Imagine the frustration and anxiety of being in a foreign country and finding out that your credit cards don’t work.
It happened to John Kiernan at a train station in France last month. Kiernan, from Washington, D.C., and some friends were on a European trip after graduating college. Their train from Spain arrived late and all the ticket windows at the Montpellier station were closed. The automated ticket kiosks would not accept their credit cards, so they could not buy tickets for the train to Nice.
“It was kind of a bummer,” Kiernan remembers. “We were all tired after being on the train for so long and just wanted to get going to Nice. This was the last thing we needed.”
Stranded, they had to spend the night in a hotel, an added expense that was not in their budget.
“It created all of this hassle for us, put a kink in our trip and set us back a day,” Kiernan says.
The same thing could happen to you if you head overseas this summer and try to use a traditional credit card issued by an American bank. That’s because more than 130 countries in Europe, Asia and Latin America have switched from the old-fashioned magnetic strip to smart cards with microchips embedded in them. Canada is in the transition phase.
In these countries, unattended machines — at toll booths, parking garages, gasoline stations and ticket kiosks — can only accept smart cards. They are not designed to read a magnetic strip.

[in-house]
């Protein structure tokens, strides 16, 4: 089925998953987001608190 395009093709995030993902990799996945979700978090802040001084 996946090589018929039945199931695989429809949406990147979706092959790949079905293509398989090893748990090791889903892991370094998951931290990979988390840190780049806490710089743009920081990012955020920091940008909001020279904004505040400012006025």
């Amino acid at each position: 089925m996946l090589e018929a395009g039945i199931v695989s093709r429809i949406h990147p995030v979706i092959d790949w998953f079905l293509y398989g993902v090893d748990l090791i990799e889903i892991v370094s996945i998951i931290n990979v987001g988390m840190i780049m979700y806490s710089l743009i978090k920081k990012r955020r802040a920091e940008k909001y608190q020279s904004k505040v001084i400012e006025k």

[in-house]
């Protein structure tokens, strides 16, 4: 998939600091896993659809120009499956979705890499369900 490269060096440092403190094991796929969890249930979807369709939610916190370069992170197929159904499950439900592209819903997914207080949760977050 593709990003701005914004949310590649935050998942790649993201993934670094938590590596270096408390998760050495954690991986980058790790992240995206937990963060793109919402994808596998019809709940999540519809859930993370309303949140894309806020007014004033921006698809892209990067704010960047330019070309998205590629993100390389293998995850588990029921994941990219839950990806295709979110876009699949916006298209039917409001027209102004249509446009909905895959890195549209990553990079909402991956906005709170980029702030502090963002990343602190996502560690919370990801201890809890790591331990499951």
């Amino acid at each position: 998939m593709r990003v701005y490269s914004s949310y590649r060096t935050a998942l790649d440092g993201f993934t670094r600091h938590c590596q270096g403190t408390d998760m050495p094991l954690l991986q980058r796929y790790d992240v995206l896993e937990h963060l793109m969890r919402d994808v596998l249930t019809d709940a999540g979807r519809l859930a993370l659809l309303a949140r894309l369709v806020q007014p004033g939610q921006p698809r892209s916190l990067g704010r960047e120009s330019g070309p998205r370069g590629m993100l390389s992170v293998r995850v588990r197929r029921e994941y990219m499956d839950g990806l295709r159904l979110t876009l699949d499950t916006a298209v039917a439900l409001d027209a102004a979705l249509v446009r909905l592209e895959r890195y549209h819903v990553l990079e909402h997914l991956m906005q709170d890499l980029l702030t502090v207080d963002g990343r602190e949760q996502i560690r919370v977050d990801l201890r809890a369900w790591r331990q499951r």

“Six or seven years ago, when chip cards were first introduced it really didn’t impact traveling Americans,” says David Porter, Manager of Card Services at JPMorgan Chase. “Now it really does.”
Kevin Ebi, a nature photographer based in Seattle, Wash., has experienced the problem on various trips. One time he was in a remote area of Iceland where the gas stations are all pay-at-the-pump. His credit card would not work. Ebi had to drive a couple of hours to find a station with human attendants, hoping all the way that he wouldn’t run out of gas.
“It was incredibly annoying,” Ebi says. “We had to buy prepaid gas cards to get around the country for the rest of our visit.”
The world is moving to smart cards
It’s being done to reduce fraud. Cards with a magnetic strip are fairly easy to counterfeit. Smart cards are harder to duplicate because the account information is encrypted and stored on a chip embedded in the card.
The transaction is not authorized without the correct personal identification code. That’s why this technology is called chip-and-pin.
“There is no question that chip-and-pin cards are more secure,” says Odysseas Papadimitriou, CEO of the website .
These chip cards are often called EMV cards because they were developed by Europay, MasterCard and Visa. Merchants outside the U.S. who accept EMV cards are also required (by Visa, MasterCard and American Express) to accept magnetic strip cards issued by American banks. But that doesn’t always happen.
“Some merchants who are not accustomed to seeing cards with magnetic strips simply don’t know they’re supposed to swipe the card,” says Randy Vanderhoof, executive director of the . “Others believe those cards are less secure so they tell they customer that they won’t accept them.”